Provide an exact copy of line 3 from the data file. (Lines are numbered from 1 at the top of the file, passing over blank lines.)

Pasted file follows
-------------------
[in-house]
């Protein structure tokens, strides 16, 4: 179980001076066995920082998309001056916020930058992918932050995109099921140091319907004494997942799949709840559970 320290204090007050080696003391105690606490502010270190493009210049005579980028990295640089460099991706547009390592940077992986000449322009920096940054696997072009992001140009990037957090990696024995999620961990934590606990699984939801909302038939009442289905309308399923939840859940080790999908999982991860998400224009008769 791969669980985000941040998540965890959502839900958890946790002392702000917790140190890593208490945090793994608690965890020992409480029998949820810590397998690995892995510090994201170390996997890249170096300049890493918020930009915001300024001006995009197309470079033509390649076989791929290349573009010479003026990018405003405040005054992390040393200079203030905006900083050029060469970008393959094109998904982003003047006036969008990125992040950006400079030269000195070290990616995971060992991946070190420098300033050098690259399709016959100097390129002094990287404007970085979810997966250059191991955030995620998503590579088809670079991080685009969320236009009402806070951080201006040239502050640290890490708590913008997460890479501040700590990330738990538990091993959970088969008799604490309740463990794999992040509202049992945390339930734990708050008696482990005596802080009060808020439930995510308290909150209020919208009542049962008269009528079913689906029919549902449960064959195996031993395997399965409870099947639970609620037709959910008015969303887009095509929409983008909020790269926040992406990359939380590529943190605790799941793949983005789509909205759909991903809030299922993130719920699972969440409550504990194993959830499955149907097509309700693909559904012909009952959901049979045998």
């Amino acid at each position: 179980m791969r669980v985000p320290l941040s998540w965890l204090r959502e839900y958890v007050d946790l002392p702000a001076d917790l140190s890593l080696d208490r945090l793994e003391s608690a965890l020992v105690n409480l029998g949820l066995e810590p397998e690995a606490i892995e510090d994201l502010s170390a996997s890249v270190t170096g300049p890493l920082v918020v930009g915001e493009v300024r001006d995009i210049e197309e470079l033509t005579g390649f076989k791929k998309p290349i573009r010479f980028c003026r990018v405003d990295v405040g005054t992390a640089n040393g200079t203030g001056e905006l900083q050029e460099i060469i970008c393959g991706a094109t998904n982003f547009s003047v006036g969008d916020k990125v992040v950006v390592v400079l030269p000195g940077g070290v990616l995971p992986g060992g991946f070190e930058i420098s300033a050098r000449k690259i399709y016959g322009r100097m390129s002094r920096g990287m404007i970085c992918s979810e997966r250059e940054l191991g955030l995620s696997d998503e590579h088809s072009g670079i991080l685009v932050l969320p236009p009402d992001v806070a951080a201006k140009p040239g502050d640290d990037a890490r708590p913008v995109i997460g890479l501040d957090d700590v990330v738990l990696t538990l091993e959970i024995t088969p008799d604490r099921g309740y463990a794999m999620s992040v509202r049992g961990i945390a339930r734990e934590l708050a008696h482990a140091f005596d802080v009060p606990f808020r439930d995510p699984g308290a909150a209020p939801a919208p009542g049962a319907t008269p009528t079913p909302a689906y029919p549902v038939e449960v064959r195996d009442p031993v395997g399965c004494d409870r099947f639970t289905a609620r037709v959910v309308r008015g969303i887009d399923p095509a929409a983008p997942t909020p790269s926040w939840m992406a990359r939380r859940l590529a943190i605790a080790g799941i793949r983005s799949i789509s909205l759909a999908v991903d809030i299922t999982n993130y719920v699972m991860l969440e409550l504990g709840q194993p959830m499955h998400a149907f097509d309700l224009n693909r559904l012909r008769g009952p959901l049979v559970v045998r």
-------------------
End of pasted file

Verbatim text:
């Amino acid at each position: 179980m791969r669980v985000p320290l941040s998540w965890l204090r959502e839900y958890v007050d946790l002392p702000a001076d917790l140190s890593l080696d208490r945090l793994e003391s608690a965890l020992v105690n409480l029998g949820l066995e810590p397998e690995a606490i892995e510090d994201l502010s170390a996997s890249v270190t170096g300049p890493l920082v918020v930009g915001e493009v300024r001006d995009i210049e197309e470079l033509t005579g390649f076989k791929k998309p290349i573009r010479f980028c003026r990018v405003d990295v405040g005054t992390a640089n040393g200079t203030g001056e905006l900083q050029e460099i060469i970008c393959g991706a094109t998904n982003f547009s003047v006036g969008d916020k990125v992040v950006v390592v400079l030269p000195g940077g070290v990616l995971p992986g060992g991946f070190e930058i420098s300033a050098r000449k690259i399709y016959g322009r100097m390129s002094r920096g990287m404007i970085c992918s979810e997966r250059e940054l191991g955030l995620s696997d998503e590579h088809s072009g670079i991080l685009v932050l969320p236009p009402d992001v806070a951080a201006k140009p040239g502050d640290d990037a890490r708590p913008v995109i997460g890479l501040d957090d700590v990330v738990l990696t538990l091993e959970i024995t088969p008799d604490r099921g309740y463990a794999m999620s992040v509202r049992g961990i945390a339930r734990e934590l708050a008696h482990a140091f005596d802080v009060p606990f808020r439930d995510p699984g308290a909150a209020p939801a919208p009542g049962a319907t008269p009528t079913p909302a689906y029919p549902v038939e449960v064959r195996d009442p031993v395997g399965c004494d409870r099947f639970t289905a609620r037709v959910v309308r008015g969303i887009d399923p095509a929409a983008p997942t909020p790269s926040w939840m992406a990359r939380r859940l590529a943190i605790a080790g799941i793949r983005s799949i789509s909205l759909a999908v991903d809030i299922t999982n993130y719920v699972m991860l969440e409550l504990g709840q194993p959830m499955h998400a149907f097509d309700l224009n693909r559904l012909r008769g009952p959901l049979v559970v045998r």